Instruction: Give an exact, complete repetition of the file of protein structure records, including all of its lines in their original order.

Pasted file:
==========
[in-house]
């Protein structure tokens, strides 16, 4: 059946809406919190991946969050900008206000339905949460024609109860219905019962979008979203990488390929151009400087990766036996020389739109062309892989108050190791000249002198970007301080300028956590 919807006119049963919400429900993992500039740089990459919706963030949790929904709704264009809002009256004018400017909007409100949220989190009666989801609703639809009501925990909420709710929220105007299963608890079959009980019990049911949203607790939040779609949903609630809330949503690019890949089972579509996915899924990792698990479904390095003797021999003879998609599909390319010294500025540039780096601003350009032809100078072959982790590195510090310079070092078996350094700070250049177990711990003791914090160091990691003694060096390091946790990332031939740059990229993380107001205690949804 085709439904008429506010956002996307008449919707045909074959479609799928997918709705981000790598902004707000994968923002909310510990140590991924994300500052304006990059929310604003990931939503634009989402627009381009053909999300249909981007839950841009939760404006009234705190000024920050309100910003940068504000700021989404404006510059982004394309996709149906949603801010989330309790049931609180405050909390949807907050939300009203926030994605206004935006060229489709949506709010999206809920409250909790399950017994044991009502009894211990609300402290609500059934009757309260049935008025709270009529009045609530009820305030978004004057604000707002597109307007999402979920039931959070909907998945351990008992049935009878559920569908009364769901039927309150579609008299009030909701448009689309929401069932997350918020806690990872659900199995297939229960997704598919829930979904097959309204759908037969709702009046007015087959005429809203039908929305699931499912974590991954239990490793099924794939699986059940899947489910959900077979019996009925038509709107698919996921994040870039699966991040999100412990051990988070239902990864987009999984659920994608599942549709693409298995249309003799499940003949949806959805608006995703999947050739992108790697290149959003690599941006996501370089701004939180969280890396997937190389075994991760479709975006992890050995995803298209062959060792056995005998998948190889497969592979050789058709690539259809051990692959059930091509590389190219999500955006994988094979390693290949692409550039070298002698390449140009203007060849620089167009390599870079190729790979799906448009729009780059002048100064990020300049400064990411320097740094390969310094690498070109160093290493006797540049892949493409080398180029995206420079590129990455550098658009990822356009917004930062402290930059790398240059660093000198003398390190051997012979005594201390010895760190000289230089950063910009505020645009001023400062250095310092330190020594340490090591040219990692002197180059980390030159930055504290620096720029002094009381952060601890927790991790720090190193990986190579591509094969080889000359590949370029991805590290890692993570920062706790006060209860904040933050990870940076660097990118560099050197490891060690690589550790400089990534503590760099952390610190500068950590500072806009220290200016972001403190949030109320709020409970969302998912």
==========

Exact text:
[in-house]
């Protein structure tokens, strides 16, 4: 059946809406919190991946969050900008206000339905949460024609109860219905019962979008979203990488390929151009400087990766036996020389739109062309892989108050190791000249002198970007301080300028956590 919807006119049963919400429900993992500039740089990459919706963030949790929904709704264009809002009256004018400017909007409100949220989190009666989801609703639809009501925990909420709710929220105007299963608890079959009980019990049911949203607790939040779609949903609630809330949503690019890949089972579509996915899924990792698990479904390095003797021999003879998609599909390319010294500025540039780096601003350009032809100078072959982790590195510090310079070092078996350094700070250049177990711990003791914090160091990691003694060096390091946790990332031939740059990229993380107001205690949804 085709439904008429506010956002996307008449919707045909074959479609799928997918709705981000790598902004707000994968923002909310510990140590991924994300500052304006990059929310604003990931939503634009989402627009381009053909999300249909981007839950841009939760404006009234705190000024920050309100910003940068504000700021989404404006510059982004394309996709149906949603801010989330309790049931609180405050909390949807907050939300009203926030994605206004935006060229489709949506709010999206809920409250909790399950017994044991009502009894211990609300402290609500059934009757309260049935008025709270009529009045609530009820305030978004004057604000707002597109307007999402979920039931959070909907998945351990008992049935009878559920569908009364769901039927309150579609008299009030909701448009689309929401069932997350918020806690990872659900199995297939229960997704598919829930979904097959309204759908037969709702009046007015087959005429809203039908929305699931499912974590991954239990490793099924794939699986059940899947489910959900077979019996009925038509709107698919996921994040870039699966991040999100412990051990988070239902990864987009999984659920994608599942549709693409298995249309003799499940003949949806959805608006995703999947050739992108790697290149959003690599941006996501370089701004939180969280890396997937190389075994991760479709975006992890050995995803298209062959060792056995005998998948190889497969592979050789058709690539259809051990692959059930091509590389190219999500955006994988094979390693290949692409550039070298002698390449140009203007060849620089167009390599870079190729790979799906448009729009780059002048100064990020300049400064990411320097740094390969310094690498070109160093290493006797540049892949493409080398180029995206420079590129990455550098658009990822356009917004930062402290930059790398240059660093000198003398390190051997012979005594201390010895760190000289230089950063910009505020645009001023400062250095310092330190020594340490090591040219990692002197180059980390030159930055504290620096720029002094009381952060601890927790991790720090190193990986190579591509094969080889000359590949370029991805590290890692993570920062706790006060209860904040933050990870940076660097990118560099050197490891060690690589550790400089990534503590760099952390610190500068950590500072806009220290200016972001403190949030109320709020409970969302998912």